Teen Wolf season 3 episode 17 review: Silverfinger
Jennifer Lynch directs this episode of Teen Wolf, which introduces Japanese mythology to the mix...
This review contains spoilers.
Not long ago, I praised Teen Wolf for its cast. The longer a show stays on the air, the more connections you begin to see among cast members. For example, Sheriff Stilinski, aka Linden Ashby, isn't in this week's episode. However, a new character—the titular Silverfinger—is in the episode, played with typical style by Cary-Hiroyuke Tagawa. Tagawa is a veteran character actor, but I bring up Linden Ashby for a reason. Linden Ashby was Johnny Cage in the Mortal Kombat movie, alongside Cary-Hiroyuke Tagawa as Shang Tsung and one Christopher Lambert as Raiden. Christopher Lambert is the star of Highlander, which was directed by... Russell Mulcahy, who has been one of the leading figures in Teen Wolf's television renaissance.
Unfortunately, this week's episode of Teen Wolf wasn't directed by Russell Mulcahy, which would've made those factoids even more fitting. However, it was directed by Jennifer Lynch, aka the director of the good-bad movie classic Boxing Helena and the daughter of David Lynch. Given the family legacy of unnerving audiences, it's a given that she knows how to make skin crawl, which she does multiple times during this episode of Teen Wolf. The fact that they wear those creepy black oni masks is enough to make them terrifying, but when they appear out of the darkness and suddenly surround our beloved supernaturals, with their glowing yellow eyes and synchronized movements, they get even creepier.
As we find out courtesy of the silver-fingered Yakuza under-boss, who has a history with Chris Argent detailed in the cold opening of the episode, those oni aren't just creepy and dangerous, they're also unstoppable in the sense that they cannot be killed by mortal weapons. Whether supernatural claws count as mortal weapons is another story, though it's pretty clear that the werewolves aren't up to the task of fighting off these monsters when Scott's clever idea of using mountain ash to seal themselves inside the McCall house after a well-executed fight scene with some surprising entrants arrives. For awhile, it works, setting up a sort of Rio Bravo with hormonal teenage werewolves fighting off Japanese ghosts, but when the oni eventually break the barrier, it's pretty clear that Scott is dealing with something beyond his understanding and that even Deaton in his infinite wisdom might not be much help.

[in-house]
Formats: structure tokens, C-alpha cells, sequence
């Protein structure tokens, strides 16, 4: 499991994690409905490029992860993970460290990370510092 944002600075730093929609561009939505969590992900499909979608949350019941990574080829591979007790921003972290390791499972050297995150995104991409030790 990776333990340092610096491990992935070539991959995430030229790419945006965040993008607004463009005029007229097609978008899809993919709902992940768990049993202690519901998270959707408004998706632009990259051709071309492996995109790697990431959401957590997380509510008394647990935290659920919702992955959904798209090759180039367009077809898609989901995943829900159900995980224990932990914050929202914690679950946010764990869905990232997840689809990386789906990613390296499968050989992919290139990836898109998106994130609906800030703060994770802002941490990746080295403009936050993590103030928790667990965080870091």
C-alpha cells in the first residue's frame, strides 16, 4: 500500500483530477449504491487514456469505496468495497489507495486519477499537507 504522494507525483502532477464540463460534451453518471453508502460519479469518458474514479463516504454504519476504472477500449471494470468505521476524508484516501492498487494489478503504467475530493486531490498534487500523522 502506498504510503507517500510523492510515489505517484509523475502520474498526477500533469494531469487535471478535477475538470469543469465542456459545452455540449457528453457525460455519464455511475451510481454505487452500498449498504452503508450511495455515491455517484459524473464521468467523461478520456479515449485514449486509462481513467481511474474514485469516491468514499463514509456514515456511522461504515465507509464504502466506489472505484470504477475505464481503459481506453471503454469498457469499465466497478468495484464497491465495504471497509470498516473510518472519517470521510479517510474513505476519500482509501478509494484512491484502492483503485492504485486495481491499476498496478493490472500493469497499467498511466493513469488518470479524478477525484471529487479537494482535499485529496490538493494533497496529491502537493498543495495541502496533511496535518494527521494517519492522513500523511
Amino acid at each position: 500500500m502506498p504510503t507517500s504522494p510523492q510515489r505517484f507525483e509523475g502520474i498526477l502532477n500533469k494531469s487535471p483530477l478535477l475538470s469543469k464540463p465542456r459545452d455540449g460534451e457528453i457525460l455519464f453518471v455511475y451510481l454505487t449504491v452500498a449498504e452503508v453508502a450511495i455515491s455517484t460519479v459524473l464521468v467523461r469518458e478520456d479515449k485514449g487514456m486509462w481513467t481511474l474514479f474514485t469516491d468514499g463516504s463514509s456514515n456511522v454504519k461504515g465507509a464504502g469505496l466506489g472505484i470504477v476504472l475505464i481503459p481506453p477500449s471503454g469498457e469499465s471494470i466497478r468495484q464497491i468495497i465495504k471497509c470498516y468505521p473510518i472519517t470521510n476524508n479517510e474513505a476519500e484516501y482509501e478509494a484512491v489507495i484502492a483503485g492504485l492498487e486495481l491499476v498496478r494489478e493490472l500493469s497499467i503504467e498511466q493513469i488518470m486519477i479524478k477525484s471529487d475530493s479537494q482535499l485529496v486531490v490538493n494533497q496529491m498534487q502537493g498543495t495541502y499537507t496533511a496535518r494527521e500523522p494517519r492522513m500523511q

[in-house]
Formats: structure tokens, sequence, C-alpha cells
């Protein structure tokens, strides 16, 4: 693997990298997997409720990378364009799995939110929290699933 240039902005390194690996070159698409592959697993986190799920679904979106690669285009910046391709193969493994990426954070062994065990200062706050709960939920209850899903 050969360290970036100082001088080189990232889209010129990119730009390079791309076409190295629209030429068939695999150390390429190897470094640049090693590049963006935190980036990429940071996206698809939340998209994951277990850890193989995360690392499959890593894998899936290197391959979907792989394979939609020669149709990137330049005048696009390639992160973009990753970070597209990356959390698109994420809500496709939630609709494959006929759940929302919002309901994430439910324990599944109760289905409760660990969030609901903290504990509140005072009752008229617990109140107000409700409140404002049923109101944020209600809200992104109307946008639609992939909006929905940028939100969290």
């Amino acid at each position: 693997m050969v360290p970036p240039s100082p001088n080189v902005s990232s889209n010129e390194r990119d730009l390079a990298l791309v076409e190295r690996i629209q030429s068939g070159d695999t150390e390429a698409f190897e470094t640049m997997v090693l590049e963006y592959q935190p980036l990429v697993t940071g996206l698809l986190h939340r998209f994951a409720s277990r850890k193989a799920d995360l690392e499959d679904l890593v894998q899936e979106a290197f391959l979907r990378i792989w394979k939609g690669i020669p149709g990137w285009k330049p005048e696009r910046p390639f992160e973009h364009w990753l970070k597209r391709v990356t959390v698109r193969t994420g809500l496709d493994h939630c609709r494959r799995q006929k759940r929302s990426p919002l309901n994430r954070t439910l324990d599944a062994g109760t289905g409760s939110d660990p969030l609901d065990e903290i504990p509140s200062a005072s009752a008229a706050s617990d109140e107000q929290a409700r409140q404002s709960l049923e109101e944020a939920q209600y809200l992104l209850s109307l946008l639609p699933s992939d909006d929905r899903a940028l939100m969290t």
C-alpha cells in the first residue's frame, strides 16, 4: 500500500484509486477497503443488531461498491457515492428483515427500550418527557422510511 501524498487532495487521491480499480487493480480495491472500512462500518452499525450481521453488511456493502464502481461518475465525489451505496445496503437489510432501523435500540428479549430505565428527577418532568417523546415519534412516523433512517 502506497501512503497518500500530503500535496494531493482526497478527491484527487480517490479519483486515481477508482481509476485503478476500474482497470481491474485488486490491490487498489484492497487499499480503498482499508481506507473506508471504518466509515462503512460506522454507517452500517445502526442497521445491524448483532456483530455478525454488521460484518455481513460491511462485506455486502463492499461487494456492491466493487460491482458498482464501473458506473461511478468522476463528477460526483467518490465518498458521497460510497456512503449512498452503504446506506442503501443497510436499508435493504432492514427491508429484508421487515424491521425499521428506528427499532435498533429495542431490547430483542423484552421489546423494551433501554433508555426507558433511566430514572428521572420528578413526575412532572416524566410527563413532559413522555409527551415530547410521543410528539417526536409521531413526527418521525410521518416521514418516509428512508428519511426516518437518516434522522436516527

There's a really skillful moment in which Lynch and writer Moira McMahon Leeper work together to great effectiveness. As Argent, Isaac, and Allison get the story of the mysterious demons from Silverfinger, the ersatz werewolf pack finds out just how dangerous said ghosts are. As the mission of the ghosts is explored, the teens discover some of Kira's hidden secrets, like the fact that she's a kitsune (or werefox), and that there's such a thing as a null kitsune, or void kitsune, that's basically a demon on wheels looking for souls to eat, or something else equally as nefarious and dangerous. That's, apparently, what the demons were after when Argent first came into contact with them, but might not be what they're after now, given the fact they're looking for someone possessed and that doesn't seem to fit the dark kitsune bill.
Of course, I could be wrong about that. I'm not Jeff Davis, and I'm not sure where he's going with the addition of Japanese mythology to the show's European mythology background. The show has done an admirable job of marrying its folklore sources to the folklore of the show's world, and I've got no doubt that they'll do a great job both with the oni and the kitsune myth. Druids, nemetons, the kanima, werewolves, mountain ash, the alpha pack... every step the show has taken to add diversity to its myth has ended up being an improvement, and I think that the fearlessness to bring in demons, werefoxes, and the spiritual aspect of the supernatural world will only keep the show from becoming stagnant—assuming they don't go to the well once too often when it comes to important crazy characters from other folk traditions (like the Krampus).
Given the emphasis on possession by the oni, and the fact that the show is pushing pretty hard in the direction of Stiles being possessed by something nefarious given his actions last week, it seems a little strange for him not to be involved in most of the episode. Then again, when he is involved, it's spectacular stuff. First, there's the brilliantly handled unraveling of Stiles in front of Scott as he explains what happened at the end of last episode, and that only gets worse when Stiles finally goes to the doctor and talks to Mama McCall about what's going on with his life.
Dylan O'Brien is a brilliant actor, and as the humour starts to fade from Stiles and he opens up to Melissa as to how he's actually feeling - only to grab her hand and call her mom as he drifts off to a drug-induced sleep? It's heart-breakingly unfair. Stiles doesn't get much screen time, but when he shows up, he's used to blistering effect in every scene. So many feels, as they say on Tumblr. Dylan O'Brien might be the best young actor working, and he's the true secret to the show's success and its original breakout character.
The more we learn about Stiles, the better that character becomes. That's rare, especially as comic sidekicks go. No matter what mystery critters they add to the bestiary, so long as they don't burn us out on Stiles, Teen Wolf will always have an emotional core.
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